It's Mental Health Awareness Month — So Let's Talk About It

  • mentalhealth

 

It's estimated that one in four people in America has a mental health issue at some time in their lives. Yet, even though it's so common, nobody wants to talk about it — either their own or anyone else's.

 

That's too bad, because talking can often reduce the fear, shame and anger people might feel towards someone suffering with mental illness, and go a long way towards helping the sufferer feel better too.

 

Is there someone you need to start a conversation with? Here are some tips.

 

Plan a good time.

Right in the middle of a busy day is not the moment to suddenly say, "I have something important to tell you about myself" or "I've noticed you seem really down/stressed/angry lately." Pick a time when both of you will have at least 30 minutes for uninterrupted talk.

 

Be prepared for a discouraging reaction.

Many people are extremely uncomfortable talking about mental health, or may be in denial about their own situation. They might push you away with, "you're just having a bad week" or "there's nothing wrong with me." Try to help them see that it's no different from having a physical illness, with well-known symptoms and treatments.

 

Discuss the details.

Some questions that might come up: What does it feel like, how long has this been going on, and what event triggered it. This is an important step toward shared understanding and the relief of knowing that nobody has to go through it alone.

 

Talk about the next step.

Often the hardest part of treating mental illness is getting the courage to start treatment in the first place. This conversation may be just the kickstart that's needed to contact a help line, make an appointment with a mental health professional, etc.

 

If you think your friend is in a real crisis, please don't hesitate to call 1-800-273-TALK (8255), text 741741 or call 911.

 

Remember, getting better can take a while.

Whether the mental health issue is something that normally goes away with time (such as getting over a bad breakup) or a long-standing condition, it won't be fixed overnight. Keep the lines of communication open and your eyes on the prize — it's the best gift you can give your friend or yourself.

 

You might be interested in...

7.26.18
How Do You Define a Great Leader?
    Countless books and articles have been written on this subject, and everyone has an idea of what qualities they expect to see in a leader. Here's our take.   Vision Great leaders have a very clear idea of what they want and how they're going to accomplish it. And they can clearly explain those goals to anyone and everyone.   Confidence You can recognize great leaders by their air of calm assurance that they'll always be successful in the end, even when things don't go according to plan. This is not the same thing as arrogance, cockiness or boastfulness.   Consistency Great leaders don't waffle back and forth when making decisions, or change their orders from one day to the next. They make up their minds, then make a total commitment to seeing it through.   Responsibility As the sign on President Truman's desk said, "The buck stops here." Great leaders take responsibility for everything under their command, and don't blame others when things aren't going...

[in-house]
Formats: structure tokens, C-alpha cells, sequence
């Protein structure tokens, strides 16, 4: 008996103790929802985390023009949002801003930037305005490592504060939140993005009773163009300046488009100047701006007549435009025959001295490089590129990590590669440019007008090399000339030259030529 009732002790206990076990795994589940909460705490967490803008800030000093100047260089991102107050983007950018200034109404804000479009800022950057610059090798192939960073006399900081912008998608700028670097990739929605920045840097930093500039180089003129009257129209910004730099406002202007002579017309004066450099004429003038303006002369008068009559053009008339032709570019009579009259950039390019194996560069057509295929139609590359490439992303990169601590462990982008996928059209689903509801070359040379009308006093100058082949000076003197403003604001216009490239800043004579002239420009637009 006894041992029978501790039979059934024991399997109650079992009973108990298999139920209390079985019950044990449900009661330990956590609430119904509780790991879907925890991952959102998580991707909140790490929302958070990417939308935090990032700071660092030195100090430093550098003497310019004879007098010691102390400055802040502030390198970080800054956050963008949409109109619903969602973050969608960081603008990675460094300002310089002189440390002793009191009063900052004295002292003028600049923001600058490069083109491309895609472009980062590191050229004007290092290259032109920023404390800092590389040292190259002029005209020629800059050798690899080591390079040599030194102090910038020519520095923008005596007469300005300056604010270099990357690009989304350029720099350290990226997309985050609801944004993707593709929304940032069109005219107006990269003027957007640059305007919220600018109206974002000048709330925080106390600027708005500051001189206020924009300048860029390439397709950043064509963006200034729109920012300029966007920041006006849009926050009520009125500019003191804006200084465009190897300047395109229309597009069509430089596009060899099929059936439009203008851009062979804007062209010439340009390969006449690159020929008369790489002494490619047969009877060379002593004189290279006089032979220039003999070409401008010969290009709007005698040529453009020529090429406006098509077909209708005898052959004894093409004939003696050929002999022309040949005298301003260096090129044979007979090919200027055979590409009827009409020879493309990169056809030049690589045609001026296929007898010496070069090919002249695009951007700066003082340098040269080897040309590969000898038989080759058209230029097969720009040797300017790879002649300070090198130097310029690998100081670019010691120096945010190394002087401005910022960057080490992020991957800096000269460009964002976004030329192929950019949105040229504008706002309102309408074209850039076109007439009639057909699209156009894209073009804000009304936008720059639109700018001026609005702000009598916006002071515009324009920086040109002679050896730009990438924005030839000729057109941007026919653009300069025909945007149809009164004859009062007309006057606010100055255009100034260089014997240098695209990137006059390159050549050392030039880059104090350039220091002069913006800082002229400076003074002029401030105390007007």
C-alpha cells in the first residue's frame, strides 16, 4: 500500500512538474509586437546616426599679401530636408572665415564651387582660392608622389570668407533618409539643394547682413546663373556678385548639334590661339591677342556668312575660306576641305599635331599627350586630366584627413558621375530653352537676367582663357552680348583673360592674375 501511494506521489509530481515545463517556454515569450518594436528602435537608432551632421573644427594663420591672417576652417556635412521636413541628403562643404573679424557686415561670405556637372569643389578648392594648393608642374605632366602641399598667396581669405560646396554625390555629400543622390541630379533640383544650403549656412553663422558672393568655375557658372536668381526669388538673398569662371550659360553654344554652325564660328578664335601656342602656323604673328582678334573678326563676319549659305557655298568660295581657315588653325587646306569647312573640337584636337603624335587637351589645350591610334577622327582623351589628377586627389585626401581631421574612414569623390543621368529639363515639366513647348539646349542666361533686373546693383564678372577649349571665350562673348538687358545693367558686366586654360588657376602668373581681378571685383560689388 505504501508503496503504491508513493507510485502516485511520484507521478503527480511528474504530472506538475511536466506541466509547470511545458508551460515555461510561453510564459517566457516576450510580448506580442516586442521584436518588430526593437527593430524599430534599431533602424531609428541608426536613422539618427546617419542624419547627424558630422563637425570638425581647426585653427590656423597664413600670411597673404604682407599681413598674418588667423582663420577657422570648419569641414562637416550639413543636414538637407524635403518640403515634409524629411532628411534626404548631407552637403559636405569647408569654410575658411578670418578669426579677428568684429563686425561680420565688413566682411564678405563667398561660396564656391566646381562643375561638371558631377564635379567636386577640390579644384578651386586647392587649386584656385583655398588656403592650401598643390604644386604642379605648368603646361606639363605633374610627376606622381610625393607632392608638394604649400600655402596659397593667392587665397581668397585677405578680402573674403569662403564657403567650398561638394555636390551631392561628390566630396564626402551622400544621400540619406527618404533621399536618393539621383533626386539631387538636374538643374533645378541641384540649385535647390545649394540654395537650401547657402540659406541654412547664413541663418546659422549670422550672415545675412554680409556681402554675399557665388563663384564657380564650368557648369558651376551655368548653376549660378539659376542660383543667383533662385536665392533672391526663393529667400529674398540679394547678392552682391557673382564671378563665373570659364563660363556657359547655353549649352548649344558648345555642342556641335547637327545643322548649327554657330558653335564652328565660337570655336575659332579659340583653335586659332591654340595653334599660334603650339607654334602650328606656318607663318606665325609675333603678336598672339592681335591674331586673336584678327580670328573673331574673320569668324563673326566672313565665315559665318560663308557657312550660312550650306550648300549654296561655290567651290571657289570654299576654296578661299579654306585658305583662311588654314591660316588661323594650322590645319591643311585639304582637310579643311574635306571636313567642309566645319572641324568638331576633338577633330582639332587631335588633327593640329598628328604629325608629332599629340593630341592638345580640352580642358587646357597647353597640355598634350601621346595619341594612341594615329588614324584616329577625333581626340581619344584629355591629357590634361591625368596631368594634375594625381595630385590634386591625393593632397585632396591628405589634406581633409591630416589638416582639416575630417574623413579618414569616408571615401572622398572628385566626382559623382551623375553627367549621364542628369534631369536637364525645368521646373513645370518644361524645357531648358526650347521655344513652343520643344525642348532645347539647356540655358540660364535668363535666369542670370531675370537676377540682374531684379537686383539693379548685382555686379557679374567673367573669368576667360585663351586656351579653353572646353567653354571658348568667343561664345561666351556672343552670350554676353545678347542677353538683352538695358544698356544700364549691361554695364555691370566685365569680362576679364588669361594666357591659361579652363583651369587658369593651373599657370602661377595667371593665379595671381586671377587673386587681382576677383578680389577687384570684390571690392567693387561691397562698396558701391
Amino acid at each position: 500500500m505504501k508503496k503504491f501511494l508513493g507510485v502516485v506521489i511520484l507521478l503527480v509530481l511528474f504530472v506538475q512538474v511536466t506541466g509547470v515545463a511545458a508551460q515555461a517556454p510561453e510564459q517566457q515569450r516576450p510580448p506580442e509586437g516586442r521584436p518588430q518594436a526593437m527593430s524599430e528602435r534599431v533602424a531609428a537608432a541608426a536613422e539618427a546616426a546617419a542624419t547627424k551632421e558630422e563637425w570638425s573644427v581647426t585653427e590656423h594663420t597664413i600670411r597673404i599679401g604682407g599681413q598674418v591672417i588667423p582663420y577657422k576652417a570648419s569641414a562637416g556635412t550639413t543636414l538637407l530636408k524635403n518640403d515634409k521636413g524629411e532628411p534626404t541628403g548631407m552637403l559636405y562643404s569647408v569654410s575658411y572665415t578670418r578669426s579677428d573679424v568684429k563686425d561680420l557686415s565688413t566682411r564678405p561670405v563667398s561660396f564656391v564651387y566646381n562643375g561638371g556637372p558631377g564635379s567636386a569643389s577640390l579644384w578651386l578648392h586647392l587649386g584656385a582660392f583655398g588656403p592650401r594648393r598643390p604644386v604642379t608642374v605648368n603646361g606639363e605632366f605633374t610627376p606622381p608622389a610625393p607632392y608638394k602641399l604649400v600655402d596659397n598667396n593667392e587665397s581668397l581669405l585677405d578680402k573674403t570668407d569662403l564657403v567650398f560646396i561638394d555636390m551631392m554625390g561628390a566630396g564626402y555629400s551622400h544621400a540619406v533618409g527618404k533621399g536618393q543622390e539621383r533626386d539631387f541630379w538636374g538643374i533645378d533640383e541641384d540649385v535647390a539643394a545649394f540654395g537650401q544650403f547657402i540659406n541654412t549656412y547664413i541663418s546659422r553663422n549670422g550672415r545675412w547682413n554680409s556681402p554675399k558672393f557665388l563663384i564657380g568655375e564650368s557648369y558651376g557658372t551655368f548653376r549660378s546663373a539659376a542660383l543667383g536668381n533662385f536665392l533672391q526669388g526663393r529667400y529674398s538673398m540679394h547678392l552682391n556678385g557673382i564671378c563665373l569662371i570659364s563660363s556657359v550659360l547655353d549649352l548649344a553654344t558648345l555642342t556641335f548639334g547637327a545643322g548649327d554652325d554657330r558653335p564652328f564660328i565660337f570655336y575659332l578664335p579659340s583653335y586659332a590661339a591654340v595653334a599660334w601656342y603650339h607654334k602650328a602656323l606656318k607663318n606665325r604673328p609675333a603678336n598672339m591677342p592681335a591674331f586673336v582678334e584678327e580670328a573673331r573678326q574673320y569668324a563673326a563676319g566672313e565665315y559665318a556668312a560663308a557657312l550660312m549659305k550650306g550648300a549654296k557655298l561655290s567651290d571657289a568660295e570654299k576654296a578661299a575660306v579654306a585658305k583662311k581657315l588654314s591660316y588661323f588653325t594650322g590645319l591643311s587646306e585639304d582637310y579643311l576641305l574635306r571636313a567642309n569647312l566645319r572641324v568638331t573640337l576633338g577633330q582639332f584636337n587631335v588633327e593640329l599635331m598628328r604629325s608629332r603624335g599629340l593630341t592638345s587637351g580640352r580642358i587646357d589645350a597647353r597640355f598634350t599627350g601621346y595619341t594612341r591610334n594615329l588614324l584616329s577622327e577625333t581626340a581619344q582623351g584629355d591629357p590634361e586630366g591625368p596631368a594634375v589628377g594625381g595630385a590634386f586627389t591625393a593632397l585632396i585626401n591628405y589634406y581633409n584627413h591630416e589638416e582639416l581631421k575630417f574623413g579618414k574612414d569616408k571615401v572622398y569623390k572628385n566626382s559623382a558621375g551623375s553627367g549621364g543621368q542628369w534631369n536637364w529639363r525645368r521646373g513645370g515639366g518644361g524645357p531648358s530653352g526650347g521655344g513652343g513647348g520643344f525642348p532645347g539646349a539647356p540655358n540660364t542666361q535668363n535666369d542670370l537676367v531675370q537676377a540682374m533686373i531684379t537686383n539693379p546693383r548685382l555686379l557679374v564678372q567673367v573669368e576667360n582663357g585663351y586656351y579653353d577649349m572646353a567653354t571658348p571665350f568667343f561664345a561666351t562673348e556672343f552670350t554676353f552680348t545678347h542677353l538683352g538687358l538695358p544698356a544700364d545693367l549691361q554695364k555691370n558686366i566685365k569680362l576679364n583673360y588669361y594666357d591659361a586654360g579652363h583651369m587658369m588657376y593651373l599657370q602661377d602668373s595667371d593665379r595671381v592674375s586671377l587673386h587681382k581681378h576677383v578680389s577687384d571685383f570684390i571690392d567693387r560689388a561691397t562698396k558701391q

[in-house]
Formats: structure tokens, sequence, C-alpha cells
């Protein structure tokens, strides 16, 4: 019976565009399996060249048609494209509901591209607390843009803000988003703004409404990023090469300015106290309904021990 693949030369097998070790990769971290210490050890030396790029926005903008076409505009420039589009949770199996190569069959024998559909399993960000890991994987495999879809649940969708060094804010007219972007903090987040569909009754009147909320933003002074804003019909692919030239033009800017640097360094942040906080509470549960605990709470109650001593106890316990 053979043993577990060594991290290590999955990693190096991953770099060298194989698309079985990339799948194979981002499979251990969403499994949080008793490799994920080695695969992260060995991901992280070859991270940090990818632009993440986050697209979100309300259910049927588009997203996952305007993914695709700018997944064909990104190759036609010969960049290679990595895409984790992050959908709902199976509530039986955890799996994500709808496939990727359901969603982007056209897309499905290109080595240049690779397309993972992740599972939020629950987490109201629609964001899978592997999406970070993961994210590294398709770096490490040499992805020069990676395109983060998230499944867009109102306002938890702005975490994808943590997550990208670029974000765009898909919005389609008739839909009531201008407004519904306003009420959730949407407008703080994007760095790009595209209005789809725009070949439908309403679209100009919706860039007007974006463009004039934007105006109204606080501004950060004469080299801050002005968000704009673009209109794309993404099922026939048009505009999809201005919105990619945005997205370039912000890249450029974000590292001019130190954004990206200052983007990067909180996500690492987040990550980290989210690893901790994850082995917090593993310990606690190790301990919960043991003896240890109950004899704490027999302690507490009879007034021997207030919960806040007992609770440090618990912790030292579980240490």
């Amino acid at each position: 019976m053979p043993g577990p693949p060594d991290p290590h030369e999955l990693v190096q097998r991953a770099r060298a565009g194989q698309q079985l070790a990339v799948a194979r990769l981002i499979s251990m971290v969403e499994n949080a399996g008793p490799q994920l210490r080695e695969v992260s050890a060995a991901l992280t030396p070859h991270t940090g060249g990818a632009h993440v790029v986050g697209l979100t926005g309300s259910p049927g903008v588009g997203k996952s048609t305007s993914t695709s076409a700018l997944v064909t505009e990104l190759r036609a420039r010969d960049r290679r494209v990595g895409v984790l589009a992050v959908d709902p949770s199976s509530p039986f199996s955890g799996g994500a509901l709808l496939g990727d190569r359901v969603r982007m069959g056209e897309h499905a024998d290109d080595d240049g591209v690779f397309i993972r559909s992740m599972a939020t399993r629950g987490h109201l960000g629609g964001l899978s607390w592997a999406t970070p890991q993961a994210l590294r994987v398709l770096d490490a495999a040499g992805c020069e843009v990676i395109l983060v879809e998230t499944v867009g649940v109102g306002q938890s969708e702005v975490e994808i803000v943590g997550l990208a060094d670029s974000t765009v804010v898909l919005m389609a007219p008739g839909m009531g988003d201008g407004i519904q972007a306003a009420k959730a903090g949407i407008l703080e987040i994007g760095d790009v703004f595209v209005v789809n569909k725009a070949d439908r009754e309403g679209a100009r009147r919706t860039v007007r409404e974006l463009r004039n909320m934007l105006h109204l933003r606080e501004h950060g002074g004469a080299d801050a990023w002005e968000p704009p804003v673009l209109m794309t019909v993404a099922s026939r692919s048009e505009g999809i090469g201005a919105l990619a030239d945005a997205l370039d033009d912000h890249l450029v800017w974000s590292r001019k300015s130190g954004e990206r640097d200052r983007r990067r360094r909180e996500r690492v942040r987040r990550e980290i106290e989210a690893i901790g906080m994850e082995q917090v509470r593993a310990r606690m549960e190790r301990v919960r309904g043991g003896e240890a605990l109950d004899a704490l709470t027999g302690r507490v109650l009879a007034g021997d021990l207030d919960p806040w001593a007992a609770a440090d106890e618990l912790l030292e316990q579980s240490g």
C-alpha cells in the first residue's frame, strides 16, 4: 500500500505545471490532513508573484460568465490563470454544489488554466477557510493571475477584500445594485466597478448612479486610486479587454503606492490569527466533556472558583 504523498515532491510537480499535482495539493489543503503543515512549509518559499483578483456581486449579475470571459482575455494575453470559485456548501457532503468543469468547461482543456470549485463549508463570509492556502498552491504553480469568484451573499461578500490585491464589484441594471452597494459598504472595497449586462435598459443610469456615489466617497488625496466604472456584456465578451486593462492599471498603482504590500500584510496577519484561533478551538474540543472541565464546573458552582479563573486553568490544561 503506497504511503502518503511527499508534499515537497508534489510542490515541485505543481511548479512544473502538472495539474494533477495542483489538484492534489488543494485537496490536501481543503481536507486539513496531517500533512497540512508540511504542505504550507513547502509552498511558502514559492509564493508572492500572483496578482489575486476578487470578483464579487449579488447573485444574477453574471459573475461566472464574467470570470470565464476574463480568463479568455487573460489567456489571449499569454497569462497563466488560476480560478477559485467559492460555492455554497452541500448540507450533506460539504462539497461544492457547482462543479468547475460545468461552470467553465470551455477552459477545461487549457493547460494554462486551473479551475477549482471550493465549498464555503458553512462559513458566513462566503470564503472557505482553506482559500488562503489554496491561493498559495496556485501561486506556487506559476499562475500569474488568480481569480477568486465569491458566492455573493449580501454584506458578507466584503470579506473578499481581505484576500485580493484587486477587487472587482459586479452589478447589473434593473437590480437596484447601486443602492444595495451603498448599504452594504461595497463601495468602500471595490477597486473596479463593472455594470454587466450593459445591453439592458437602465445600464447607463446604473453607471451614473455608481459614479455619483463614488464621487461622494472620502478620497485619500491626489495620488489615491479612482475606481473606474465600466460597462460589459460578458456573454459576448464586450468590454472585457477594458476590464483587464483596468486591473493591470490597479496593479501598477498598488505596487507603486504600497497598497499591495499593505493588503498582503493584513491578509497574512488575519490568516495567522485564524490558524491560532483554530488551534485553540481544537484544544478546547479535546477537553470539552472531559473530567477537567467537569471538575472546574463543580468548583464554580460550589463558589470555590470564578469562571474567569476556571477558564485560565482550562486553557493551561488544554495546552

Read More
7.05.18
How to Tell Your Boss No Without Hurting Your Career
"I don't have time to do that." "I think that's a stupid idea." "It's not my job."   When your boss asks you to do something, these answers may be perfectly true, but they're also guaranteed to make him/her angry.   As the saying goes, you catch more flies with honey than with vinegar. Let's see how a more diplomatic wording can get you out of an assignment while staying in your supervisor's good graces.   You really don't have time. The problem with just saying that is the questions it puts in your boss's head: doesn't this employee know how to prioritize tasks or handle a normal workload?   Instead: Ask for help prioritizing your projects. Make sure your boss fully realizes everything you're working on, how long it will take to finish, and what would have to be postponed in order to accomplish the new task.   You don't think it will work. Maybe you've seen this same or similar idea already tried and failed, or it just doesn't seem well thought out....
Read More
2.13.18
5 Ways to Make Your Tax Refund Worth Even More
  So what are you going to do with your tax refund? Take a nice vacation? Buy an iPhone X? Before you decide to spend it on something just for fun, check out these uses that will pay you back with even more money in your pocket.   1. Put it in your emergency fund. Sooner or later, your car will break down, your pet will get sick or some other unexpected expense will blindside you. Having an emergency fund in your bank means you won't have to borrow money to pay the mechanic or vet. So, that tax refund will save you all the interest you would have paid on the loan. Plus, it will save you from extra stress in an already stressful situation.   2. Pay off bank and credit card debt. Do you even know how much interest you're paying every month on your car loan, credit card balances or mortgage? Most people are shocked when they find out. Getting those debts paid down ahead of schedule can save you hundreds or thousands of dollars over the life of the loan — all thanks to your...
Read More
General

Title

More Info
You need an account to do that Set up an account Never Mind

Please register for an account first. If you already have one, log in here.